County police Officer Bill Rothenbecker's partner has deep brown eyes, long shiny chocolate-colored hair and a talent for sniffing out the goods. The pair spends 24 hours a day together, sharing home and hearth as well as a police cruiser.
"I've had Lady Godiva since about the beginning of October," the 35-year-old officer says. "She's half-Labrador retriever and half-Chesapeake Bay retriever."
Living with and training police dogs has been the focus of Rothenbecker's 12-year career in the department. Ten of those years have been spent in the Special Operations Section as a canine trainer and a member of the Quick Response Team, or SWAT.
"I love my job and the challenge of working with dogs or any other kind of challenge," he says.
Rothenbecker and Lady Godiva -- she received her name from a previous owner -- have spent the last two weeks at the Baltimore County Police Department's canine training facility, where she is learning the fine art of sniffing out illegal drugs.
"The dog is not looking for the drugs," Rothenbecker explains. "She is looking for the odor."
Lady Godiva is the only female drug sniffer of the Anne Arundel County Police Department's 10 dogs. Six are used to search for suspects or missing people, and the other four search out drugs or explosives.
Training Lady Godiva hinges on her sense of smell, Rothenbecker says.
To teach the dog the smell of narcotics, he shows Lady Godiva the drugs along with a tennis ball. She loves to play with the ball and begins to associate finding the drugs with being allowed to play with the tennis ball.
"You try to make it a game," Rothenbecker says. "Once they find the drugs, they can play with the ball."
The officer's love of dogs goes back to his childhood in Wilkes-Barre, Pa., where he and his family "always had dogs."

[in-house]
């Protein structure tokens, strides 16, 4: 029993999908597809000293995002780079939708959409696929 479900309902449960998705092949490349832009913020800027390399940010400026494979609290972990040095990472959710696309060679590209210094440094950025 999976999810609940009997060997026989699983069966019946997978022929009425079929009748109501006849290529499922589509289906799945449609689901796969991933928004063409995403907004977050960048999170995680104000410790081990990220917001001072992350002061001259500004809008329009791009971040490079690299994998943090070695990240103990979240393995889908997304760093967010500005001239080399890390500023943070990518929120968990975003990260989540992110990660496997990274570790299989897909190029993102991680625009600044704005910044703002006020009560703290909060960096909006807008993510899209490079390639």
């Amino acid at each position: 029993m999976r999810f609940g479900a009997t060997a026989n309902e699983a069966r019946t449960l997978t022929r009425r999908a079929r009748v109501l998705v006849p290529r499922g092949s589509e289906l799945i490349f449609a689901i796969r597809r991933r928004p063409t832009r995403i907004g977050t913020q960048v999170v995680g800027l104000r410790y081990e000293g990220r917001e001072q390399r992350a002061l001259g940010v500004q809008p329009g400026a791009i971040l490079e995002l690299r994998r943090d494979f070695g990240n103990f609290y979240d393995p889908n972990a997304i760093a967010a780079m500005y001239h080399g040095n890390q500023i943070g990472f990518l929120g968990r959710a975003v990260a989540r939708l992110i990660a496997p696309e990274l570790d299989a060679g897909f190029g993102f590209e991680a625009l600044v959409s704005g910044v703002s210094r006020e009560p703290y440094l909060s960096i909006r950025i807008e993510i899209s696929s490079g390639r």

His first police dog was Prince, a German shepherd. Then there was the black Labrador retriever named Kahula, or "Louie."
"He was crazy. He got the name 'Screwy-Louie': He could play with the ball all day," Rothenbecker says.
Kahula, trained to find explosives, was 12 in September when she had to be put to sleep after having seizures. At about the same time, the Rothenbecker family's 15-year-old Yorkie, Magee, had to be put to sleep.
"It's been a hard couple of months for dogs," Rothenbecker says. "After Kahula and Magee, we thought we didn't want to have any more dogs."
But then Baltimore County police asked Rothenbecker to take Lady Godiva.
"When I saw her, I just fell in love with her," he says. "She really has become part of the family."
Besides his canine activities, Rothenbecker teaches Quick Response Team officers how to make entries into homes when serving drug search warrants.
As a member of the team himself, Rothenbecker is often called out at at strange hours and is expected to confront life-threatening situations.
"To me the most important thing is safety and to act as team," he says.
"Every time you do it, you're scared -- and anybody that tells you they aren't is foolish."